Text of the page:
Montana State University

MSU scientists publish papers in two scientific journals that advance understanding of how bacteria fight viruses

May 10, 2017 -- By Skip Anderson and Denise Hoepfner

Montana State University student Josh Carter holds a model of a protein structure in the Blake Wiedenheft laboratory. Carter, who graduated this spring with a double major in mechanical engineering and microbiology, is a lead author of a paper in the scientific journal Cell that advances the understanding of how bacteria fight off viruses. Research assistant MaryClare "MC" Rollins, is lead author of a paper published in April in the scientific journal Proceedings of the National Academy of Sciences. Rollins works in the Wiedenheft Lab.  MSU photo by Kelly Gorham

Montana State University student Josh Carter holds a model of a protein structure in the Blake Wiedenheft laboratory. Carter, who graduated this spring with a double major in mechanical engineering and microbiology, is a lead author of a paper in the scientific journal Cell that advances the understanding of how bacteria fight off viruses.

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BOZEMAN – A team of scientists from Montana State University has contributed to research recently published in two leading scientific journals that advances the understanding of how bacteria fend off viruses.

MSU senior Joshua Carter was a lead author of a paper published March 30 in the journal Cell, and MSU research associate MaryClare Rollins was lead author of a paper published April 24, in the journal Proceedings of the National Academy of Sciences, or PNAS.

Carter and Rollins conduct research in the Blake Wiedenheft Lab. Wiedenheft is an assistant professor in MSU’s Department of Microbiology and Immunology in the College of Agriculture and the College of Letters and Science. The Wiedenheft lab focuses on CRISPR research, a biotechnology that has implications in fighting infectious disease and genetic disorders. CRISPR is an acronym for “clustered regularly interspaced short palindromic repeats.”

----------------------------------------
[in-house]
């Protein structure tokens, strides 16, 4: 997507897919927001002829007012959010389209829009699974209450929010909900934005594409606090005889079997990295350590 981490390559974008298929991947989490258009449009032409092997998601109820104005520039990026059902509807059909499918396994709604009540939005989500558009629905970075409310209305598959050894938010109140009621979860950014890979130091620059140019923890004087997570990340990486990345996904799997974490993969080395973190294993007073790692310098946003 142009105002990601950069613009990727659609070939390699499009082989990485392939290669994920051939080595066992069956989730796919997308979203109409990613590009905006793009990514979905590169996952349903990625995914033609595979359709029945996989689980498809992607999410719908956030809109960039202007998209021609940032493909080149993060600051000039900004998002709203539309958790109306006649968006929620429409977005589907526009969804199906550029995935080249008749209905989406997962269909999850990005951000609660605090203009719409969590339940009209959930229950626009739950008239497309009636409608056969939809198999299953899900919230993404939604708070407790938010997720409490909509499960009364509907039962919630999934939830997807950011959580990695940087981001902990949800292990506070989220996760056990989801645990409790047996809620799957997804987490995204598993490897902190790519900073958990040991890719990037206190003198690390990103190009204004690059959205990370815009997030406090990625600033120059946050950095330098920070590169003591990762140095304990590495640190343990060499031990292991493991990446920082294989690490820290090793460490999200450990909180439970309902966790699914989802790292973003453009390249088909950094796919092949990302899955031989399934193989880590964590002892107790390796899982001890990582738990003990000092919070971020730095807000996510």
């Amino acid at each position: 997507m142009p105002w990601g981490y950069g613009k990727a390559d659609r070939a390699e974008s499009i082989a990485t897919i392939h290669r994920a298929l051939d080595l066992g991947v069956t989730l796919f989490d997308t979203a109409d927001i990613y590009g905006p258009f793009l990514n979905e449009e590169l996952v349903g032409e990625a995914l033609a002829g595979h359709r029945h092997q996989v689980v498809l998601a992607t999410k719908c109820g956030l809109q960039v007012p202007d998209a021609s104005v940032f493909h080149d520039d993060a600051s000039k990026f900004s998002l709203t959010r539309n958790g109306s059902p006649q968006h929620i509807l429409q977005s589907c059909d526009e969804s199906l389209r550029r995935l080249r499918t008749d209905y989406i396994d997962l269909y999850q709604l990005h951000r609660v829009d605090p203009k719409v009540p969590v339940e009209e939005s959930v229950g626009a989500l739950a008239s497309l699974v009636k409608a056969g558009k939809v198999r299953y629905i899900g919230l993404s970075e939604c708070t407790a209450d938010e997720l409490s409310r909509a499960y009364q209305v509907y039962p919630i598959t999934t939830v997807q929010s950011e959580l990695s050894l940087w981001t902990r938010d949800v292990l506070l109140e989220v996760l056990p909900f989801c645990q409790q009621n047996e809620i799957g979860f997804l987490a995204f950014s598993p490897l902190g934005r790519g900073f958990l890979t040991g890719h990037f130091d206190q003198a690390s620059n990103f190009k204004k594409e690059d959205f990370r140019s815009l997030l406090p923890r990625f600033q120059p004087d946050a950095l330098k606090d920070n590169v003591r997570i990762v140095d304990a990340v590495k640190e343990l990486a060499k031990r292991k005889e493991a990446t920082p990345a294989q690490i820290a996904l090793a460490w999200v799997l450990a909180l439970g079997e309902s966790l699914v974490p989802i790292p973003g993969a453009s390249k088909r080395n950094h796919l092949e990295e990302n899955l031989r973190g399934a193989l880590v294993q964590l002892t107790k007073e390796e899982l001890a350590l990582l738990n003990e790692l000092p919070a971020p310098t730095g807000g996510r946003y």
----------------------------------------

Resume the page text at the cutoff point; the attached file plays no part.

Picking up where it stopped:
Wiedenheft explained that CRISPRs function as molecular vaccination cards that snatch short fragments of viral DNA and use these DNA snippets to remember previously encountered viruses. Bacteria use this DNA-based memory to guide a “molecular scalpel” to chop up and destroy invading viral DNA.

“Scientists have ‘borrowed’ these immune systems from bacteria and repurposed them as programmable molecular scalpels that can be used to cut out genetic defects associated with human disease,” Wiedenheft said.

The paper published in Cell, “Structure Reveals Mechanisms of Viral Suppressors that Intercept a CRISPR RNA-Guided Surveillance Complex,” provides a snapshot of the battle between CRISPRs and their viral suppressors, called anti-CRISPRs.

“CRISPR-mediated immune systems rely on ‘ biological machines’ that find and destroy viruses, but viruses evolve their own machines, called anti-CRISPRs, that subvert or intercept these CRISPR-guided machines and essentially block immune function,” said Carter, an Honors College student from Watertown, South Dakota who is majoring in mechanical engineering in the College of Engineering and microbiology in the College of Letters and Science and the College of Agriculture. Carter is also minoring in biochemistry in the College of Letters and Science, is the recipient of a Goldwater Scholarship and a Rhodes Scholarship and has received funding from Montana INBRE.

Carter likened this battle to a molecular arms race, in which bacterial CRISPRs and viral anti-CRISPRs continuously evolve defense and counter-defense systems.

“This paper is exciting because we’re looking at this co-evolutionary ‘arms race’ at the molecular level,” Carter said. “We have a snapshot of these two organisms going back and forth and this tug-of-war to see who wins.”

By flash-freezing purified CRISPR-anti-CRISPR samples, the scientists were able to use powerful electron microscopes to image the samples at magnifications that allowed them to determine the location of every atom in these biological machines. This technique provided a molecular blueprint of the biological machines and helps explain the mechanisms that viral anti-CRISPR proteins use to block the bacterial immune system.